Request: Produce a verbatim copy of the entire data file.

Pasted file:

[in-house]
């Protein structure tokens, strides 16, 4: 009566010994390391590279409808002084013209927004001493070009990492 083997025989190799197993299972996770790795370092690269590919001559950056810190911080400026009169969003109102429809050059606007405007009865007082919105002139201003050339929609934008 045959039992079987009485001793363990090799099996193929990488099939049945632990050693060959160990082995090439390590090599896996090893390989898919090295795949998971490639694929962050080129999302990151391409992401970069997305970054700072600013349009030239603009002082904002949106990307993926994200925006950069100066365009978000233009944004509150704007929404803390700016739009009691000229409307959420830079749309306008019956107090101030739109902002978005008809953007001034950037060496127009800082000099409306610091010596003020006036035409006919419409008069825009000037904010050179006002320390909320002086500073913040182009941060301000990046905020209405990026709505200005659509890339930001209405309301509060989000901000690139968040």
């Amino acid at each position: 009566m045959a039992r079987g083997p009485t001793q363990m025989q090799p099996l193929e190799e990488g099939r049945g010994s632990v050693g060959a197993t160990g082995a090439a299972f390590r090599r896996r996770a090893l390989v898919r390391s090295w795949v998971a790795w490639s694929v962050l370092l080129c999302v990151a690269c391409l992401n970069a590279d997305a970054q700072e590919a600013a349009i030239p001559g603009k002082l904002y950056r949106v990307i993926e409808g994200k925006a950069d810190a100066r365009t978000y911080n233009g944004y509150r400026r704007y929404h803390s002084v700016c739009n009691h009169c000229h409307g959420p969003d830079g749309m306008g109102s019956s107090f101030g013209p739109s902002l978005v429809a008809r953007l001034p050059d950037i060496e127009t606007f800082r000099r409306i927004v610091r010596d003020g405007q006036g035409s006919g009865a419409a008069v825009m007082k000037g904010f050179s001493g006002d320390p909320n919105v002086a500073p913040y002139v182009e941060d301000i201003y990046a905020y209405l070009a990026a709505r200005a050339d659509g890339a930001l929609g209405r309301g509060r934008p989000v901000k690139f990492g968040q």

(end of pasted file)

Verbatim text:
[in-house]
């Protein structure tokens, strides 16, 4: 009566010994390391590279409808002084013209927004001493070009990492 083997025989190799197993299972996770790795370092690269590919001559950056810190911080400026009169969003109102429809050059606007405007009865007082919105002139201003050339929609934008 045959039992079987009485001793363990090799099996193929990488099939049945632990050693060959160990082995090439390590090599896996090893390989898919090295795949998971490639694929962050080129999302990151391409992401970069997305970054700072600013349009030239603009002082904002949106990307993926994200925006950069100066365009978000233009944004509150704007929404803390700016739009009691000229409307959420830079749309306008019956107090101030739109902002978005008809953007001034950037060496127009800082000099409306610091010596003020006036035409006919419409008069825009000037904010050179006002320390909320002086500073913040182009941060301000990046905020209405990026709505200005659509890339930001209405309301509060989000901000690139968040």
């Amino acid at each position: 009566m045959a039992r079987g083997p009485t001793q363990m025989q090799p099996l193929e190799e990488g099939r049945g010994s632990v050693g060959a197993t160990g082995a090439a299972f390590r090599r896996r996770a090893l390989v898919r390391s090295w795949v998971a790795w490639s694929v962050l370092l080129c999302v990151a690269c391409l992401n970069a590279d997305a970054q700072e590919a600013a349009i030239p001559g603009k002082l904002y950056r949106v990307i993926e409808g994200k925006a950069d810190a100066r365009t978000y911080n233009g944004y509150r400026r704007y929404h803390s002084v700016c739009n009691h009169c000229h409307g959420p969003d830079g749309m306008g109102s019956s107090f101030g013209p739109s902002l978005v429809a008809r953007l001034p050059d950037i060496e127009t606007f800082r000099r409306i927004v610091r010596d003020g405007q006036g035409s006919g009865a419409a008069v825009m007082k000037g904010f050179s001493g006002d320390p909320n919105v002086a500073p913040y002139v182009e941060d301000i201003y990046a905020y209405l070009a990026a709505r200005a050339d659509g890339a930001l929609g209405r309301g509060r934008p989000v901000k690139f990492g968040q």